"Police officers have a critical job and they get paid for that," Widmer said. "But these extra creative ways of padding the paycheck really are not appropriate, and undercut the bond with the taxpayers."

The police union, however, has a different take.

"When these jobs become where the ability to earn money isn't commensurate with the dangers and sacrifice that they're families make, they'll be a shortfall of police throughout the commonwealth," Machado said.

http://www.thebostonchannel.com/news/17806226/detail.html
 

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Town Settles With Cops Over Computer Use

Framingham Will Stay Have To Pay Extra $40K

BOSTON -- Framingham Town Meeting have voted to end a dispute with the town's police officers over the use of computers.

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Last year Framingham started requiring officers to file reports via computers but its police union sued over the issue, saying the requirement was an unlawful change in the officers' working conditions.
Now, however, Town Meeting members voted to approve a new contract with the police union and, as part of the agreement, the union will drop its demand for arbitration on the computer issue.

The contract does, however, increase the officers' hazardous duty pay by 1 percent, which will still cost the town $40,000 a year, which was about the same amount the union was asking for as a stipend for the computer use.

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http://www.thebostonchannel.com/news/17828291/detail.html
 

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Negotiators should learn from this and from Peabody. The media always blows this shit out of proportion and then the sheep all have an opinion. What i love is the teachers never get this kind of scrutiny and they have every extra pay duty you can imagine; cafeteria stipend, recess stipend, book reading stipend, I teach the dumb class stipend, parking lot duty, hall monitor, the list goes on and on.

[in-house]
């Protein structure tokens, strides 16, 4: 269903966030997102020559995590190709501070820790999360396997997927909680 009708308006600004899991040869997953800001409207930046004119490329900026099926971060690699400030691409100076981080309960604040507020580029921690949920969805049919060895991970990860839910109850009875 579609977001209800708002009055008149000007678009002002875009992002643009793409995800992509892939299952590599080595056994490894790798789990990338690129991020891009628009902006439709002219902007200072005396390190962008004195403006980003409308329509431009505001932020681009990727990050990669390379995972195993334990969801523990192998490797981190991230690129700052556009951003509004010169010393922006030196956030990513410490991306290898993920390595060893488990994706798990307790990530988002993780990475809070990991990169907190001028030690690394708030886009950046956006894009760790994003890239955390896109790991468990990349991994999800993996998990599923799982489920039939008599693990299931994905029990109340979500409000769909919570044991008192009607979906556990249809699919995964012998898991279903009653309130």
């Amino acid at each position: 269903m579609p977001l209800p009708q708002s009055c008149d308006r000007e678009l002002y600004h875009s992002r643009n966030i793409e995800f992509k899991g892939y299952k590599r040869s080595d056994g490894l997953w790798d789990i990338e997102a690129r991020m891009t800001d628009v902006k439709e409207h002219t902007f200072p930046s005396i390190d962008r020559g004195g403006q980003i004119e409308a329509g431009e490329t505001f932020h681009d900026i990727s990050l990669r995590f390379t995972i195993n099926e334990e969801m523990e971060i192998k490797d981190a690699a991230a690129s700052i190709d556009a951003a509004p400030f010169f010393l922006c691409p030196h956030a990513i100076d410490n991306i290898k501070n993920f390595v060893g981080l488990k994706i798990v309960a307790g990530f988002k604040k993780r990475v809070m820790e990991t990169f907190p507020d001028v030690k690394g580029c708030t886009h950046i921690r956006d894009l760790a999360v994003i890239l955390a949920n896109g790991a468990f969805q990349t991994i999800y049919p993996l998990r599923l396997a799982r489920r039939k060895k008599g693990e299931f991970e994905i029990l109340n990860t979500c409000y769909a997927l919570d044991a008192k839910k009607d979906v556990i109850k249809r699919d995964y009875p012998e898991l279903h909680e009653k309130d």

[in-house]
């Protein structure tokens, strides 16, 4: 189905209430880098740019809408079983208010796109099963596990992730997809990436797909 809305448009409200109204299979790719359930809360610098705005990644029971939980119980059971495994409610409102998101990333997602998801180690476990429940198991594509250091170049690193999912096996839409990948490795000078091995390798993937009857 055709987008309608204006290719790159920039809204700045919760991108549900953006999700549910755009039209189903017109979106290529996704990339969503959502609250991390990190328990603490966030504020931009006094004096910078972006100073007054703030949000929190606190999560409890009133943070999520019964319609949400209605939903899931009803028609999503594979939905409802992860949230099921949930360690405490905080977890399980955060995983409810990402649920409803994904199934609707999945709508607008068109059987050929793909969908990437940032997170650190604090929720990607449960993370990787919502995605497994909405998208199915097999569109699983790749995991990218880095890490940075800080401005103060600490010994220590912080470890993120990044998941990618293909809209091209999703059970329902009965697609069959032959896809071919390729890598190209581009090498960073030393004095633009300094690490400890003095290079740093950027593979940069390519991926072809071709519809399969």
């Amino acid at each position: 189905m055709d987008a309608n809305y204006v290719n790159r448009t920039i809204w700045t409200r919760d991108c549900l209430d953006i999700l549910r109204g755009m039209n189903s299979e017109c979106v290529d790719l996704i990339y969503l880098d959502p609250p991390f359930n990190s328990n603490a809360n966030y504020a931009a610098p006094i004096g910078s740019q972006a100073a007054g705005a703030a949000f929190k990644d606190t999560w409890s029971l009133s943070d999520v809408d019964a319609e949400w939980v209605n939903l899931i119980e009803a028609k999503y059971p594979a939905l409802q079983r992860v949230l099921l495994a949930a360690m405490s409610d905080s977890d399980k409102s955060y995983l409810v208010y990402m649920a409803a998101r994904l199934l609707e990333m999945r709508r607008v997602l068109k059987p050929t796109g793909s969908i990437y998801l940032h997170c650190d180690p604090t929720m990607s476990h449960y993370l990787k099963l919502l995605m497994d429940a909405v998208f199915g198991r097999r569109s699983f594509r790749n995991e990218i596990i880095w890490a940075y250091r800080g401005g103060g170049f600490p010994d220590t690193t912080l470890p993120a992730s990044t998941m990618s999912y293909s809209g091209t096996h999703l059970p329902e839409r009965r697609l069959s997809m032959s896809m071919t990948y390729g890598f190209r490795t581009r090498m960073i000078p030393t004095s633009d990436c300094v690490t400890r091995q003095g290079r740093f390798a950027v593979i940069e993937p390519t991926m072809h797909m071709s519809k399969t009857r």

Its sucks but you have to label your items politically correct. Any new items should have some of the following wording Hazardous duty pay, Terrorist stipends, Homeland security stipends,community policing stipends, task force stipends all these are accepted politically correct ways to ask for money.
 

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If computers are making things harder, some is doing their job wrong, I would know, I'm a programmer. Police need to be paid more int he first place, but for totally different reasons. What the need to solve their compute problems is to hire a few geeks and pay them just to maintain the system and help show officers how to use it when there are questions.